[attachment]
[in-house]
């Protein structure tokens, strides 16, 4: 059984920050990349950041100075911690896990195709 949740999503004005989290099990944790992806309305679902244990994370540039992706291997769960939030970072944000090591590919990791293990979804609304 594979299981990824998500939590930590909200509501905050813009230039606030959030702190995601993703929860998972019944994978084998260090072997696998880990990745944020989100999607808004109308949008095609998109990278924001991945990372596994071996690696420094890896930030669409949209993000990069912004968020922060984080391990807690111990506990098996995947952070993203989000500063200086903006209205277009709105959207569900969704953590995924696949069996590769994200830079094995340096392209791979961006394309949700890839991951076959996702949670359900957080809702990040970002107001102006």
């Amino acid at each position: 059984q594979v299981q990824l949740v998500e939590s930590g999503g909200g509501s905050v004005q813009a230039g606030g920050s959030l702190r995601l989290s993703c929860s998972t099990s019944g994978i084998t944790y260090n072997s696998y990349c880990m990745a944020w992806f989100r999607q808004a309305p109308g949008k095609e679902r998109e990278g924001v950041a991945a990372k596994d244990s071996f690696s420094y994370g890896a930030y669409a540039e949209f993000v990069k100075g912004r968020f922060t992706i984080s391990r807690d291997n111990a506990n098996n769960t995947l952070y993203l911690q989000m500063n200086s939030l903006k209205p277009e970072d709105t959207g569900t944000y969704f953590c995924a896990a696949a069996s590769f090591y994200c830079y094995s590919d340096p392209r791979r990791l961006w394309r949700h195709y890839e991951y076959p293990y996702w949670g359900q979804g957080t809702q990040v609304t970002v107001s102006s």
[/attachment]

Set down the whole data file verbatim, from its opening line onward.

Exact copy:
[in-house]
């Protein structure tokens, strides 16, 4: 059984920050990349950041100075911690896990195709 949740999503004005989290099990944790992806309305679902244990994370540039992706291997769960939030970072944000090591590919990791293990979804609304 594979299981990824998500939590930590909200509501905050813009230039606030959030702190995601993703929860998972019944994978084998260090072997696998880990990745944020989100999607808004109308949008095609998109990278924001991945990372596994071996690696420094890896930030669409949209993000990069912004968020922060984080391990807690111990506990098996995947952070993203989000500063200086903006209205277009709105959207569900969704953590995924696949069996590769994200830079094995340096392209791979961006394309949700890839991951076959996702949670359900957080809702990040970002107001102006």
């Amino acid at each position: 059984q594979v299981q990824l949740v998500e939590s930590g999503g909200g509501s905050v004005q813009a230039g606030g920050s959030l702190r995601l989290s993703c929860s998972t099990s019944g994978i084998t944790y260090n072997s696998y990349c880990m990745a944020w992806f989100r999607q808004a309305p109308g949008k095609e679902r998109e990278g924001v950041a991945a990372k596994d244990s071996f690696s420094y994370g890896a930030y669409a540039e949209f993000v990069k100075g912004r968020f922060t992706i984080s391990r807690d291997n111990a506990n098996n769960t995947l952070y993203l911690q989000m500063n200086s939030l903006k209205p277009e970072d709105t959207g569900t944000y969704f953590c995924a896990a696949a069996s590769f090591y994200c830079y094995s590919d340096p392209r791979r990791l961006w394309r949700h195709y890839e991951y076959p293990y996702w949670g359900q979804g957080t809702q990040v609304t970002v107001s102006s």